Peas and beans are a terrific source of protein, cheap, much better for the environment than animal protein, and they taste good. It’s more efficient for humans to eat protein directly from plants than to pass it through an animal first. Livestock farming accounts for more greenhouse gas emissions than the entire transport sector; that’s all the cars, trains, trucks, buses, and planes on the planet. I know I have said that several times before but I will continue to say it over and over again because I keep meeting people who don’t realise this. Livestock farming also uses 30% of the earth’s land surface, causes unnecessary suffering to animals, and contributes to antibiotic resistance (80% of all antibiotics are used by the livestock industry) – all this for no reason other than to satisfy our palates.

Tonight we will be trying Peter’s quinoa. Thank you, Peter!


Stick insect abortions

I’m a murderer. I killed dozens of our pet stick insects yesterday with my bare hands, squishing them into green slime. I felt pretty awful about this and had nightmares last night about mistreating pets. I realise this self-imposed guilt is irrational because I frequently squish insects in my greenhouse. Why do I feel guilty about the stick insects and not aphids?

You might be asking how a vegan can kill insects but I’m not a Jain Buddhist. I simply reject speciesism; it’s wrong to apply the principle of equality to members of our species only. The principle of equality says we do not give preference to others based on characteristics such as sex or race and for the same reasons, species. However that doesn’t mean I don’t draw the line somewhere; after all, there are parasites that infect the human eye and I have very little sympathy for them. But difficulty knowing where to draw the line is not an excuse to avoid trying to do so. Species membership is not morally relevant. What is morally relevant are things like the capacity for pain and suffering, self-consciousness, self-awareness, and the ability to see oneself as having a past and future. Insects are a long way down on this spectrum.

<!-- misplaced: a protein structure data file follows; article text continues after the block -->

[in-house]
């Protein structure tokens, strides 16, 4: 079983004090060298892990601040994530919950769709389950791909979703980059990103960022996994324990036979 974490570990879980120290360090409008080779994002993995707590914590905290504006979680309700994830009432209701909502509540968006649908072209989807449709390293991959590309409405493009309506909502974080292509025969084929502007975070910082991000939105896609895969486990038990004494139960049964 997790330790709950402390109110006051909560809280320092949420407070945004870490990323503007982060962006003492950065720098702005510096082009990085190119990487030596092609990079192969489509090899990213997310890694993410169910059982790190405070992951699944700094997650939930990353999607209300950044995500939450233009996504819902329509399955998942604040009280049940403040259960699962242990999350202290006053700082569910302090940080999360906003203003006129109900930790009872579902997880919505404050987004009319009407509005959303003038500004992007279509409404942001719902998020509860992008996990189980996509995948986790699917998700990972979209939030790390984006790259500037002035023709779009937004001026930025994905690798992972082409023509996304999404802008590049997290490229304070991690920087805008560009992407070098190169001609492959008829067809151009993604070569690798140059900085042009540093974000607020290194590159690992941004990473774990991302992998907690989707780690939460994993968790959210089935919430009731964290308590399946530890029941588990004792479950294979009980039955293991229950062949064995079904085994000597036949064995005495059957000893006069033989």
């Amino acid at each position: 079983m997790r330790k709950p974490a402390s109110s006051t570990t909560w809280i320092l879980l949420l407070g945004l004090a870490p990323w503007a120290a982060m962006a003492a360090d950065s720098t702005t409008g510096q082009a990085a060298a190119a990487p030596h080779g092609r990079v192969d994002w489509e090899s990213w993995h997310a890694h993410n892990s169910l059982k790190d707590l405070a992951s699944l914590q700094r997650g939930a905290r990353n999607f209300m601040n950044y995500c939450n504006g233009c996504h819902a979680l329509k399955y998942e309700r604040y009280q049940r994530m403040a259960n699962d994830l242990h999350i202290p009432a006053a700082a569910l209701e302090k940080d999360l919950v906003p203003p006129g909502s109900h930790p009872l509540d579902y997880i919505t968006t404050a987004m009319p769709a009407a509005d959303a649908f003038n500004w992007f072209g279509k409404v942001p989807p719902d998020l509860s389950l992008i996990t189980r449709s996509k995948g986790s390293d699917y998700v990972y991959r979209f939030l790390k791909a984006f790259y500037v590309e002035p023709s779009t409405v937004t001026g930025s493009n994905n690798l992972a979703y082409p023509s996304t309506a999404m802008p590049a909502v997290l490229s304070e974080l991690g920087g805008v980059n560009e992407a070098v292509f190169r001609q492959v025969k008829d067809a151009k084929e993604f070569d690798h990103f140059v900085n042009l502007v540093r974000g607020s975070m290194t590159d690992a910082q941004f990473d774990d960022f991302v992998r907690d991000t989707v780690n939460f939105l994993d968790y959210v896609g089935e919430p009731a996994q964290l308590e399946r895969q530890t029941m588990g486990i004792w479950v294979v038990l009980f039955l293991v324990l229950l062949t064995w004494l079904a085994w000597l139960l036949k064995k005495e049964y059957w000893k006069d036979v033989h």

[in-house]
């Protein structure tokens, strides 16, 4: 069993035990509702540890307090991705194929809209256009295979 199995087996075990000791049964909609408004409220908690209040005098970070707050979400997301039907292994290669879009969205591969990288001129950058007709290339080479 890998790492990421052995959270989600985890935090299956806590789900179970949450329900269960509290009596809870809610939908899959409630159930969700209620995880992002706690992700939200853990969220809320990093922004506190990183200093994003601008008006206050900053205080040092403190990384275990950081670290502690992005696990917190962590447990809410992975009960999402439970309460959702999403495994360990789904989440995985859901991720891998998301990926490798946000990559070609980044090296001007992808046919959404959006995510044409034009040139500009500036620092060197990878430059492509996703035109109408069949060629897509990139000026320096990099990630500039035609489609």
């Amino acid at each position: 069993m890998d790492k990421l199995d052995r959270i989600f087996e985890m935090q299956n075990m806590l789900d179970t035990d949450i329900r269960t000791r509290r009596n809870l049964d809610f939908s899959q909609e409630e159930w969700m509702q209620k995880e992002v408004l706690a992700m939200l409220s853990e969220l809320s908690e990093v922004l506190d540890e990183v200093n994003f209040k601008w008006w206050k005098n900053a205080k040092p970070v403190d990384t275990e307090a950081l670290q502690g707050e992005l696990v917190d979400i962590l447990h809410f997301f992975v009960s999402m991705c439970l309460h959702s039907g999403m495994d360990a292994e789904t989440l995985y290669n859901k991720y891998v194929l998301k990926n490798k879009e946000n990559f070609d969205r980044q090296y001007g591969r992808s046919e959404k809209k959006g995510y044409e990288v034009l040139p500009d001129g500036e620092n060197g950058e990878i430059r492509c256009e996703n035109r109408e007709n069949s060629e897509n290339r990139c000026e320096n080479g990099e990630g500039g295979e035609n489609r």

So why do I feel bad? Because they were our pets. It was my duty to take care of them and I have betrayed them. Is this how meat-eaters justify petting their dog while sticking a fork into a pig? A dog is in their care whereas the pig is not. Emotionally it makes sense but it’s still irrational.

My plan for the stick insects from now on is to try to find the eggs before they hatch and squash them. Think of it as stick insect abortion.

Vegan menus, radio programs, and strip clubs

Vegan menus, radio programs, and strip clubs

Last night we went out for a pub meal at The Justice Mill on Union St in Aberdeen. It’s part of a pub chain in the UK called Wetherspoon; I like it because there are several options for me to eat and it’s cheap. They even have a menu especially for vegans and vegetarians – eat your heart out Spain.

I usually get the sweet potato and chick pea curry which is delicious.